Midnight and Noon—When to Use A.M. and P.M.

Here’s the short answer—12 p.m. usually refers to noon in the 12-hour clock system. If you’re talking about midnight, you’d want to say 12:00 a.m.

Generally, we use the 12-hour clock in the United States. That means you can count twelve hours from midnight through midday. Those twelve hours repeat again during a 24-hour cycle. Looking at a digital clock, you can see that the switch to p.m. happen at noon. 

In the context of military time, you’ll often see the 24-hour clock used. When someone talks about 1500 hours, they’re referring to the 24-hour clock. 1500 translates to 3 p.m. It’s three hours past noon, and twelve (noon) plus three equals fifteen. When you’re using the 24-hour clock, you eliminate any confusion about 12 a.m. and 12 p.m. Noon is 1200; midnight is either 0000 or 2400.

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What Do the Abbreviations A.M. and P.M. Mean?

The abbreviations a.m. and p.m. come from the Latin terms ante meridiem and post meridiem. In English, ante meridiem means before midday; post meridiem refers to the time after midday. Think of it this way—12:00 a.m. marks the beginning of the day. After noon, the count resets for the second half of the day. Technically, noon does not occur after midday—it happens precisely in the middle of the day. For this reason, you may cause confusion, even when you use 12 a.m. and 12 p.m. correctly. 

To avoid misunderstandings, it’s best to use noon or midnight to refer to 12:00 p.m. and 12:00 a.m. If you plan to meet someone at 12:00 a.m. on a particular date, use caution. Your date may end up meeting you at the wrong time or even on the wrong day! Sometimes, people assume that midnight is still part of the previous day, even though most argue that midnight marks the start of the new day. As an example, the few seconds after midnight may belong to Monday morning, while the moments before midnight belong to Sunday night. During New Years celebrations, the stroke of midnight marks the beginning of the new year.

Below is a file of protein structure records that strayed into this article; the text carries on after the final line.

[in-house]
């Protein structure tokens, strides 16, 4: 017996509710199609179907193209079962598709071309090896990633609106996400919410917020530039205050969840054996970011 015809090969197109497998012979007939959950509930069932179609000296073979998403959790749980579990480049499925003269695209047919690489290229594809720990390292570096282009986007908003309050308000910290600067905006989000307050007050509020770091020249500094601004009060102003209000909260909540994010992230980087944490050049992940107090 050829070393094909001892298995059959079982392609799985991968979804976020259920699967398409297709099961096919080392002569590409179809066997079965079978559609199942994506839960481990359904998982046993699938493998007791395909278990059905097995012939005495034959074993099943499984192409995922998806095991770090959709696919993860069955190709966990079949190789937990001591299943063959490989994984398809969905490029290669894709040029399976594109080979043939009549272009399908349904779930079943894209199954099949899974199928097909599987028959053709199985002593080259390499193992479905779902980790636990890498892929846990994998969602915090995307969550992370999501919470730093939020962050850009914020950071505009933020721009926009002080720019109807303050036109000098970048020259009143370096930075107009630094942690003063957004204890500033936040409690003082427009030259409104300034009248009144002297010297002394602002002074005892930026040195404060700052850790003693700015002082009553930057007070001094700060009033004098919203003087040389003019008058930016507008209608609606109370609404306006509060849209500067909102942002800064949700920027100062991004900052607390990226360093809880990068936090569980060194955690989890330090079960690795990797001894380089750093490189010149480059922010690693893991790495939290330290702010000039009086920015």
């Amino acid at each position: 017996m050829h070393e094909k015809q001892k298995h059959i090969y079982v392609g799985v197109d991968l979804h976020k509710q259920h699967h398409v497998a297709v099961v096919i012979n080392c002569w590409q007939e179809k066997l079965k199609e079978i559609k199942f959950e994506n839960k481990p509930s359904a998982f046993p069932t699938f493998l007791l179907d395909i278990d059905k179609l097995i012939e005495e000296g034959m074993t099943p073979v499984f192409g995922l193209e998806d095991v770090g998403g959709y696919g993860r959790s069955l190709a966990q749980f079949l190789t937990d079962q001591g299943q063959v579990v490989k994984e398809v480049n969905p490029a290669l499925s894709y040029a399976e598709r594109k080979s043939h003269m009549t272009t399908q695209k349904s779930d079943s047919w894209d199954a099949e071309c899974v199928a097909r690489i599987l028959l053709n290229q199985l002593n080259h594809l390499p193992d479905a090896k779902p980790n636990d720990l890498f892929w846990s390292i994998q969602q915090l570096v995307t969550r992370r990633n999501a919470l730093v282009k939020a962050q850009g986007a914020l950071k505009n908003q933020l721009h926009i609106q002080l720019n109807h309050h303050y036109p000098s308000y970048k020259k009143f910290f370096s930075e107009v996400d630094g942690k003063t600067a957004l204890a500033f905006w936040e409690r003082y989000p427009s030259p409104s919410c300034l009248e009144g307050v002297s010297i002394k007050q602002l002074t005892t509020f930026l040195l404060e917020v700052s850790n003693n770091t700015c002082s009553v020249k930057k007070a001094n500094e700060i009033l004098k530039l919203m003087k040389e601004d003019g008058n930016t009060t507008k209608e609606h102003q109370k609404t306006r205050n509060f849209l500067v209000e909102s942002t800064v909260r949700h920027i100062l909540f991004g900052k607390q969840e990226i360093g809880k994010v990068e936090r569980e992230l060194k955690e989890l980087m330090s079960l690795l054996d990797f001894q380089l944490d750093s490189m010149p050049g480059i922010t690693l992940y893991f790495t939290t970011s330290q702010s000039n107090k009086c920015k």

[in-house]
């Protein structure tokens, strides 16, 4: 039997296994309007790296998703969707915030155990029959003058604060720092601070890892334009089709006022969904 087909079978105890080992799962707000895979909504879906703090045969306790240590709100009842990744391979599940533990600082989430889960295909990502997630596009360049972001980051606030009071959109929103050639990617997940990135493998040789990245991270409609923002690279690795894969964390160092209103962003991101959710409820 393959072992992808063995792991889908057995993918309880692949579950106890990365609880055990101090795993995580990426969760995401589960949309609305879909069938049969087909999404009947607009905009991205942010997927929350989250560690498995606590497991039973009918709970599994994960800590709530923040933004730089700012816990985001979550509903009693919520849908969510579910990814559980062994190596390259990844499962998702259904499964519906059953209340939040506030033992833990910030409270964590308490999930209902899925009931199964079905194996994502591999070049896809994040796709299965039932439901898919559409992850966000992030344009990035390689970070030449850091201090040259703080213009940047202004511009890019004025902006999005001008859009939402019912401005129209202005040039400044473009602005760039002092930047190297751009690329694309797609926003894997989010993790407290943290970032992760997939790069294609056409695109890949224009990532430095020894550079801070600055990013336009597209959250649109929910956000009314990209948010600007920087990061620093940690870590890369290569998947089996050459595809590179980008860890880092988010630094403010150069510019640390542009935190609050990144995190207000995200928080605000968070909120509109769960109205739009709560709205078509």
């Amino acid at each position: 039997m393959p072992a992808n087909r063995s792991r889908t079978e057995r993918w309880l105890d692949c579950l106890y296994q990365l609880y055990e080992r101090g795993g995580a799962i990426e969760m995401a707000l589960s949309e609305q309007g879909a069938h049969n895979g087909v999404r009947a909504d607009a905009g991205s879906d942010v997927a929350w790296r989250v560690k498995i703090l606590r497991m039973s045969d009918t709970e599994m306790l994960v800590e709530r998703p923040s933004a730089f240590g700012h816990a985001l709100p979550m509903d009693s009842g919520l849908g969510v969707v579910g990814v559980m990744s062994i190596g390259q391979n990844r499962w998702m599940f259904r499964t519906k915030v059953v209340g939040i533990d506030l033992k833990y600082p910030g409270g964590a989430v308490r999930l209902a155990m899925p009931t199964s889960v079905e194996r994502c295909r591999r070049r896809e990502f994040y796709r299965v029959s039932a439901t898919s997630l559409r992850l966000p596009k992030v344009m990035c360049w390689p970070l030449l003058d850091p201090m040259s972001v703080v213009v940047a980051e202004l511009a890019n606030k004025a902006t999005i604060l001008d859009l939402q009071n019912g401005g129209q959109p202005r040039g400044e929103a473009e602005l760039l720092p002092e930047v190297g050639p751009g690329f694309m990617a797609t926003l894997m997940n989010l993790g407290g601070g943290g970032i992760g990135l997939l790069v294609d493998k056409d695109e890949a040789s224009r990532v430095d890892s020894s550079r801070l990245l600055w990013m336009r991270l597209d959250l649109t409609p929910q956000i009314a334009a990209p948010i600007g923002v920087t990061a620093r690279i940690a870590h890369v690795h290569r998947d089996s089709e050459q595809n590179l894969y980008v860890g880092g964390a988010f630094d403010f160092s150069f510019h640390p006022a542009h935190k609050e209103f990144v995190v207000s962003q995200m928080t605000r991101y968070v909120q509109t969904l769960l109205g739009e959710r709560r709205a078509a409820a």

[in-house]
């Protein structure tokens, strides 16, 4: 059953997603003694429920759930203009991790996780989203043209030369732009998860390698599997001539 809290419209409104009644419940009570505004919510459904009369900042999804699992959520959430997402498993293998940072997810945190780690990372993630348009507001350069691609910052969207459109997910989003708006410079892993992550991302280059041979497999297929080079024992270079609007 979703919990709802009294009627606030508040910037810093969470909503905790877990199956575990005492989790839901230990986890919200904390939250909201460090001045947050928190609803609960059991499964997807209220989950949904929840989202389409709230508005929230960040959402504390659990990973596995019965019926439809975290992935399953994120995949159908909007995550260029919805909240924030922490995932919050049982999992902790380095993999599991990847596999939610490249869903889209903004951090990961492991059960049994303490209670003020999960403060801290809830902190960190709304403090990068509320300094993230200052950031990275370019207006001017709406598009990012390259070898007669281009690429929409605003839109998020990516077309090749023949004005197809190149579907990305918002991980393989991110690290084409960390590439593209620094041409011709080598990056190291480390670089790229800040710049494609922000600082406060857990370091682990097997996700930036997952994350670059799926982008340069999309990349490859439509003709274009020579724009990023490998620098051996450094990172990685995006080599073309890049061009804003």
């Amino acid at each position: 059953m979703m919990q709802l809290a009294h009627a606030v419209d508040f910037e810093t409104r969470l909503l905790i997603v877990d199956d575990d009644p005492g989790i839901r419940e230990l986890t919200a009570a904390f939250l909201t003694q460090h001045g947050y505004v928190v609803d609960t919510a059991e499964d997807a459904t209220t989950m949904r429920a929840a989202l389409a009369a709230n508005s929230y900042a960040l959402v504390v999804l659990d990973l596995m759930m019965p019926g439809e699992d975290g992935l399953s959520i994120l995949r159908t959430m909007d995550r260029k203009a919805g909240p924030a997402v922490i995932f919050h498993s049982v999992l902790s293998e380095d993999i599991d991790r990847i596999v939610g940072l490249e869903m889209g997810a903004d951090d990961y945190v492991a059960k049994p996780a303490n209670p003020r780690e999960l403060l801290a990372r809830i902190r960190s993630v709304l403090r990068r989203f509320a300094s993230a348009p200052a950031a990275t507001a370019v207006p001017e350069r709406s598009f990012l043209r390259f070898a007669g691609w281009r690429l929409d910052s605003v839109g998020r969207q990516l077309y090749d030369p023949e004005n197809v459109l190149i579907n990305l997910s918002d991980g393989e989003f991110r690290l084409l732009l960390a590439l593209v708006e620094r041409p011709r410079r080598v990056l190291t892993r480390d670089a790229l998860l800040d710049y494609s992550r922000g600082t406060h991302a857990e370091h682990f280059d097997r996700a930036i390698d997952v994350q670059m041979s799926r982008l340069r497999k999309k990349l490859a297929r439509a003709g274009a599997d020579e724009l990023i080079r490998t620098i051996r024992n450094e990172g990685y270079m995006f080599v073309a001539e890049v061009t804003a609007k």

Where Did the 12-Hour System Originate?

According to Vermont Public Radio, “The reason a new day starts at 12:00 goes back to ancient Egypt when the day was measured using sundials.” As you can imagine, the sundial showed no shadow at midday; whereas, the dial showed a shadow throughout the remainder of the hours from sunrise to sunset. From sundown to sunrise, the sundial also provided no information. To account for the period of time without light, people repeated the same count as during the daylight hours. Midnight served as the counterpoint to noon. Since Egypt is in the northern hemisphere, the shadows cast by the sun’s movement from east to west made the sundial’s shadow move clockwise. That’s where the clockwise movement of modern clocks originated. 

Check Your Favorite Style Guide

When you’re writing a.m. and p.m., it’s important to keep in mind that different style guides handle the abbreviations differently. Here are a few examples:

MLA Style | a.m. and p.m.

Chicago Style | a.m. and p.m. or am and pm

APA Style | a.m. and p.m.

A Few Time-Zone Abbreviations

If you want to get familiar with other time-related abbreviations, this list is a great place to start. 

GMT | Greenwich Mean Time

UCT |  Universal Coordinated Time

ECT | European Central Time

EET | Eastern European Time

ART | Egypt Standard Time

EAT | Eastern African Time

MET | Middle East Time

NET | Near East Time

PLT | Pakistan Lahore Time

IST | India Standard Time

BST | Bangladesh Standard Time

VST | Vietnam Standard Time

CTT | China Taiwan Time

JST | Japan Standard Time

ACT | Australia Central Time

AET | Australia Eastern Time

SST | Solomon Standard Time

NST | New Zealand Standard Time

MIT | Midway Islands Time

HST | Hawaii Standard Time

AST | Alaska Standard Time

PST | Pacific Standard Time

PNT | Phoenix Standard Time

MST | Mountain Standard Time 

CST | Central Standard Time

EST | Eastern Standard Time

IET | Indiana Eastern Standard Time

PRT | Puerto Rico and US Virgin Islands Time

CNT | Canada Newfoundland Time

AGT | Argentina Standard Time

BET | Brazil Eastern Time

CAT | Central African Time

Sources:

  1. https://www.vpr.org/post/why-do-days-start-12-oclock
  2. https://24timezones.com/time-zones
  3. https://www.mlanet.org/page/mla-style-manual-numbers-and-dates
  4. https://writingexplained.org/chicago-style/am-pm